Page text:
CARLOS BARRAGAN and his son Carlos Jr. don't torture dogs, don't inject 'roids and don't bet on sporting events they ref. They've never run from the law or the tax man or a grand jury.
What they do run is a little boxing gym for kids in National City, Calif., between the Mexican border and the San Diego barrios.
So why is the city trying to shut them down?
Luxury condos, that's why.
The city wants to knock down the Barragans' Community Youth Athletic Center and four neighboring businesses so a developer can put up 24 stories of condos and stores. Turns out National City gets a load more tax dollars out of building condos than building kids.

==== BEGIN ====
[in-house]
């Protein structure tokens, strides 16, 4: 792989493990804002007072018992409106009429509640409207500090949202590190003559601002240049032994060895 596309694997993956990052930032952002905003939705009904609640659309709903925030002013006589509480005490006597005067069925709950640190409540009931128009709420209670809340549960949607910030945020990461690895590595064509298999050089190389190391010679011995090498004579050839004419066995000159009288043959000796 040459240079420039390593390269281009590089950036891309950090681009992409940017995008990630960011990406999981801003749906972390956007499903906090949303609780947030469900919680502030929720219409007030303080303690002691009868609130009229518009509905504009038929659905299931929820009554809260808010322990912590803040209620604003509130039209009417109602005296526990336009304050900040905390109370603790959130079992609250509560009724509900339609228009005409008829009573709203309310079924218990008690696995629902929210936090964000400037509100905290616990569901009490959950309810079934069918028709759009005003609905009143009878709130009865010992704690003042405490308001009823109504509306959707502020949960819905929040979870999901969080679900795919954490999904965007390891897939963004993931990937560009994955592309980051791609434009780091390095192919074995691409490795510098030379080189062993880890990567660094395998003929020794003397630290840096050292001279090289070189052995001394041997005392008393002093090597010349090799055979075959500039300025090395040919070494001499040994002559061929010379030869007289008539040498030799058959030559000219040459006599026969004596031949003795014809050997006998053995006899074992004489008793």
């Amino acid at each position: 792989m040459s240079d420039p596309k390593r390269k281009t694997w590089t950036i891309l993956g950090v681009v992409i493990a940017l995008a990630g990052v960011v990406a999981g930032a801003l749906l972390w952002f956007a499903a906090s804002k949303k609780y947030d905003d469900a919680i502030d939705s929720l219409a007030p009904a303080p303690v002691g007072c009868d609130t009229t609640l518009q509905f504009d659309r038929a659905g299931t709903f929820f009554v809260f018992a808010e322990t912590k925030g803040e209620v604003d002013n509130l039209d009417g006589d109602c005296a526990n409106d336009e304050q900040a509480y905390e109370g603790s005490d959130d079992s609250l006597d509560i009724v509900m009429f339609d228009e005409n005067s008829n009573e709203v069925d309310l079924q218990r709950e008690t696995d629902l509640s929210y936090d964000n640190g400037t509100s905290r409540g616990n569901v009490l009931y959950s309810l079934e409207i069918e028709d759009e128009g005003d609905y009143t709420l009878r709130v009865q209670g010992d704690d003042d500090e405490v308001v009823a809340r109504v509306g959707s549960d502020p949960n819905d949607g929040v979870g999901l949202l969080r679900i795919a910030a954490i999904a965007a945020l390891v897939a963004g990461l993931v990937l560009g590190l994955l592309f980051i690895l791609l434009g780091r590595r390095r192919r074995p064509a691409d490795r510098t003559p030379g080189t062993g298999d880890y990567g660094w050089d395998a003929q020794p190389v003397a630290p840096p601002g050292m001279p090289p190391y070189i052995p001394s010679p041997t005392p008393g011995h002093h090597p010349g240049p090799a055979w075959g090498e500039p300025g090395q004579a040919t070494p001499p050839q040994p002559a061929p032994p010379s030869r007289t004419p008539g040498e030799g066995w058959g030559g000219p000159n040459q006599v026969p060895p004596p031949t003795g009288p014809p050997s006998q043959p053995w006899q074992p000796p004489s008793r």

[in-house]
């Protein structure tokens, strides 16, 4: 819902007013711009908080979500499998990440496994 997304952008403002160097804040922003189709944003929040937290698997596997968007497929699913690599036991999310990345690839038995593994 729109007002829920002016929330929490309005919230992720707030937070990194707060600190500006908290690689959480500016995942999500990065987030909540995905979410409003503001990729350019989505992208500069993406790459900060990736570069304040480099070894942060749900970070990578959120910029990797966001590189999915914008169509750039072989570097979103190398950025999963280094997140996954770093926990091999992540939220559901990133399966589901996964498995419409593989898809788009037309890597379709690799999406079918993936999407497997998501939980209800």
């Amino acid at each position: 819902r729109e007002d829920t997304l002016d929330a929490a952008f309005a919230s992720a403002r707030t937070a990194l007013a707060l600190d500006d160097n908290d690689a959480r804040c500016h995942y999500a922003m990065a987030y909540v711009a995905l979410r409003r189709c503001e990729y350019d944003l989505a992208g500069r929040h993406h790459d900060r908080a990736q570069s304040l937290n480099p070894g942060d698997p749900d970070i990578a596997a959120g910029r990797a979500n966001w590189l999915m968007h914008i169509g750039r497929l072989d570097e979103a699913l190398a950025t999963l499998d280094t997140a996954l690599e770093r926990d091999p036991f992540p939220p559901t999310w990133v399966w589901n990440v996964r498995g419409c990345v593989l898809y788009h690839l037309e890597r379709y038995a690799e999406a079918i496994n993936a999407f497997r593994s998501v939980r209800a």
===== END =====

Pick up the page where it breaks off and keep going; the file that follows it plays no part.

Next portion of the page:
There's a giant billboard with a rendering of the condos next door to the gym, and it says COMING SOON, which was a shock to the Barragans because, see, they aren't selling. Not to anybody. They've been giving kids free boxing lessons for 16 years, the last five in this spot. At best they turn out nationally ranked boxers. At worst they give kids a couple of hours a day of sweat and skills and self-worth.
The way the Barragans see it, the kids who need the help are here. Why would they move? "This is our home," says Carlos, 59, who works in water reclamation.
And this is where it starts to stink like a garlic mouthpiece.
The city is threatening to seize their property through the right of eminent domain, which is bureaucratese for "we take your land and you watch." This power was originally intended for areas of public use, to build highways and railways and such. But now, since a landmark Supreme Court ruling in 2005, it means that strong-arm tactics are being used so rich businessmen can get richer. Here's how it works:
Step 1: Declare the gym and its surroundings "blighted."